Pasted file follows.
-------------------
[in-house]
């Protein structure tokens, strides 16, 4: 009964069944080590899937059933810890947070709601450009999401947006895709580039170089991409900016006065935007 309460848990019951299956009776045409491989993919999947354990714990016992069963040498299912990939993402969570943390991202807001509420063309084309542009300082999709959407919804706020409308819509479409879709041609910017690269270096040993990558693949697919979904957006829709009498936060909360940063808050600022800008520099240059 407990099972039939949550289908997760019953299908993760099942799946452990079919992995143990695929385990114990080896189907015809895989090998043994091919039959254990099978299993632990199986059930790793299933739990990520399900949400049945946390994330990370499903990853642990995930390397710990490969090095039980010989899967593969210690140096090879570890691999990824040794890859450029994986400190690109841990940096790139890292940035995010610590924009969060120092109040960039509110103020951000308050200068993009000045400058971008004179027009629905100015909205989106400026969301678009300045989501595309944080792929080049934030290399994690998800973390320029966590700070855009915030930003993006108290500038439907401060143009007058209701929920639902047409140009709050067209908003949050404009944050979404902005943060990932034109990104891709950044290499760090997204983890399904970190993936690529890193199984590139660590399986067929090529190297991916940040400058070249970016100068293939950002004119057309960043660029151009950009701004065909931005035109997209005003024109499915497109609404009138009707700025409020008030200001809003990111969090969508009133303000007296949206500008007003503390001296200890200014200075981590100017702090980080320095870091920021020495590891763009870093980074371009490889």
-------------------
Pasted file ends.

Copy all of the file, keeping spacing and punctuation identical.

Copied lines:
[in-house]
């Protein structure tokens, strides 16, 4: 009964069944080590899937059933810890947070709601450009999401947006895709580039170089991409900016006065935007 309460848990019951299956009776045409491989993919999947354990714990016992069963040498299912990939993402969570943390991202807001509420063309084309542009300082999709959407919804706020409308819509479409879709041609910017690269270096040993990558693949697919979904957006829709009498936060909360940063808050600022800008520099240059 407990099972039939949550289908997760019953299908993760099942799946452990079919992995143990695929385990114990080896189907015809895989090998043994091919039959254990099978299993632990199986059930790793299933739990990520399900949400049945946390994330990370499903990853642990995930390397710990490969090095039980010989899967593969210690140096090879570890691999990824040794890859450029994986400190690109841990940096790139890292940035995010610590924009969060120092109040960039509110103020951000308050200068993009000045400058971008004179027009629905100015909205989106400026969301678009300045989501595309944080792929080049934030290399994690998800973390320029966590700070855009915030930003993006108290500038439907401060143009007058209701929920639902047409140009709050067209908003949050404009944050979404902005943060990932034109990104891709950044290499760090997204983890399904970190993936690529890193199984590139660590399986067929090529190297991916940040400058070249970016100068293939950002004119057309960043660029151009950009701004065909931005035109997209005003024109499915497109609404009138009707700025409020008030200001809003990111969090969508009133303000007296949206500008007003503390001296200890200014200075981590100017702090980080320095870091920021020495590891763009870093980074371009490889």